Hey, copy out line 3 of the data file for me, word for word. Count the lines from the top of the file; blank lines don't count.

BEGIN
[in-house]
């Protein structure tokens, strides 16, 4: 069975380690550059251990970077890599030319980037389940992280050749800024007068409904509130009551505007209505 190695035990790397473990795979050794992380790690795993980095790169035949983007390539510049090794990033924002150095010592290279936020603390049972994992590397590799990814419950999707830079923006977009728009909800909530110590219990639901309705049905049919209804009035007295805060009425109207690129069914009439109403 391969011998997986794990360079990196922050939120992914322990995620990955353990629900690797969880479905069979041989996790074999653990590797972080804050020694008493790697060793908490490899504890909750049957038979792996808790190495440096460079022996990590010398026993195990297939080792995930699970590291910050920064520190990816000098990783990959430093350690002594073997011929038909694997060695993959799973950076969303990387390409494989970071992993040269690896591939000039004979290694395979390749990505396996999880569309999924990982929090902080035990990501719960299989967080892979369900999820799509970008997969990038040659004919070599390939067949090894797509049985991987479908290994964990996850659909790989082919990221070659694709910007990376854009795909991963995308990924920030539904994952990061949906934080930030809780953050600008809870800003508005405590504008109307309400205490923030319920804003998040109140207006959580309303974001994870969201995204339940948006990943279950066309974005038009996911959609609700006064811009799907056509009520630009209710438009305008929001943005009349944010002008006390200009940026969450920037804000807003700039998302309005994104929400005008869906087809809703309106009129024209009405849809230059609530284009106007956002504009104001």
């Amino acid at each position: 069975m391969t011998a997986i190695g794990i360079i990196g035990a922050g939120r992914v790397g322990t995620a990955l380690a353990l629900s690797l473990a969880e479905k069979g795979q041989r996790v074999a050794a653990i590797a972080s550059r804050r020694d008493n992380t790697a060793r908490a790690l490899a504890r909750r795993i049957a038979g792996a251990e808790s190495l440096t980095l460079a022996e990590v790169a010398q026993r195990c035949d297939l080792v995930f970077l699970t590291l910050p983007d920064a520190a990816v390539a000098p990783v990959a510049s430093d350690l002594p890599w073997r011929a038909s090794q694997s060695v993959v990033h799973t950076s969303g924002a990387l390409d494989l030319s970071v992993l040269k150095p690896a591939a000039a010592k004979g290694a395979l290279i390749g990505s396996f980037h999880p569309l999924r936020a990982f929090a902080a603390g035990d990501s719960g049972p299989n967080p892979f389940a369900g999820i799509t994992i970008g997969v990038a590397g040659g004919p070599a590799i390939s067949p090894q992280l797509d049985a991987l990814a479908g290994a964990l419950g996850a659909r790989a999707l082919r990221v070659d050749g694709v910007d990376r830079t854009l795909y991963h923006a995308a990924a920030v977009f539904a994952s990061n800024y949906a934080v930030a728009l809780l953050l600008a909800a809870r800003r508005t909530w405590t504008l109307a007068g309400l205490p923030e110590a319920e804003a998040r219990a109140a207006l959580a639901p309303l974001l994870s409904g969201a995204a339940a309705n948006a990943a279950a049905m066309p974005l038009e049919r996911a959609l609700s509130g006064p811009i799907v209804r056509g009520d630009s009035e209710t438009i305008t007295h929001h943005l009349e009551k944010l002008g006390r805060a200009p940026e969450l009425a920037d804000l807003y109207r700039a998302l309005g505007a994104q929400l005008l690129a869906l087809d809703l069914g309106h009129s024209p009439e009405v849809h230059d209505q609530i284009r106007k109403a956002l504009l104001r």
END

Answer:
């Amino acid at each position: 069975m391969t011998a997986i190695g794990i360079i990196g035990a922050g939120r992914v790397g322990t995620a990955l380690a353990l629900s690797l473990a969880e479905k069979g795979q041989r996790v074999a050794a653990i590797a972080s550059r804050r020694d008493n992380t790697a060793r908490a790690l490899a504890r909750r795993i049957a038979g792996a251990e808790s190495l440096t980095l460079a022996e990590v790169a010398q026993r195990c035949d297939l080792v995930f970077l699970t590291l910050p983007d920064a520190a990816v390539a000098p990783v990959a510049s430093d350690l002594p890599w073997r011929a038909s090794q694997s060695v993959v990033h799973t950076s969303g924002a990387l390409d494989l030319s970071v992993l040269k150095p690896a591939a000039a010592k004979g290694a395979l290279i390749g990505s396996f980037h999880p569309l999924r936020a990982f929090a902080a603390g035990d990501s719960g049972p299989n967080p892979f389940a369900g999820i799509t994992i970008g997969v990038a590397g040659g004919p070599a590799i390939s067949p090894q992280l797509d049985a991987l990814a479908g290994a964990l419950g996850a659909r790989a999707l082919r990221v070659d050749g694709v910007d990376r830079t854009l795909y991963h923006a995308a990924a920030v977009f539904a994952s990061n800024y949906a934080v930030a728009l809780l953050l600008a909800a809870r800003r508005t909530w405590t504008l109307a007068g309400l205490p923030e110590a319920e804003a998040r219990a109140a207006l959580a639901p309303l974001l994870s409904g969201a995204a339940a309705n948006a990943a279950a049905m066309p974005l038009e049919r996911a959609l609700s509130g006064p811009i799907v209804r056509g009520d630009s009035e209710t438009i305008t007295h929001h943005l009349e009551k944010l002008g006390r805060a200009p940026e969450l009425a920037d804000l807003y109207r700039a998302l309005g505007a994104q929400l005008l690129a869906l087809d809703l069914g309106h009129s024209p009439e009405v849809h230059d209505q609530i284009r106007k109403a956002l504009l104001r």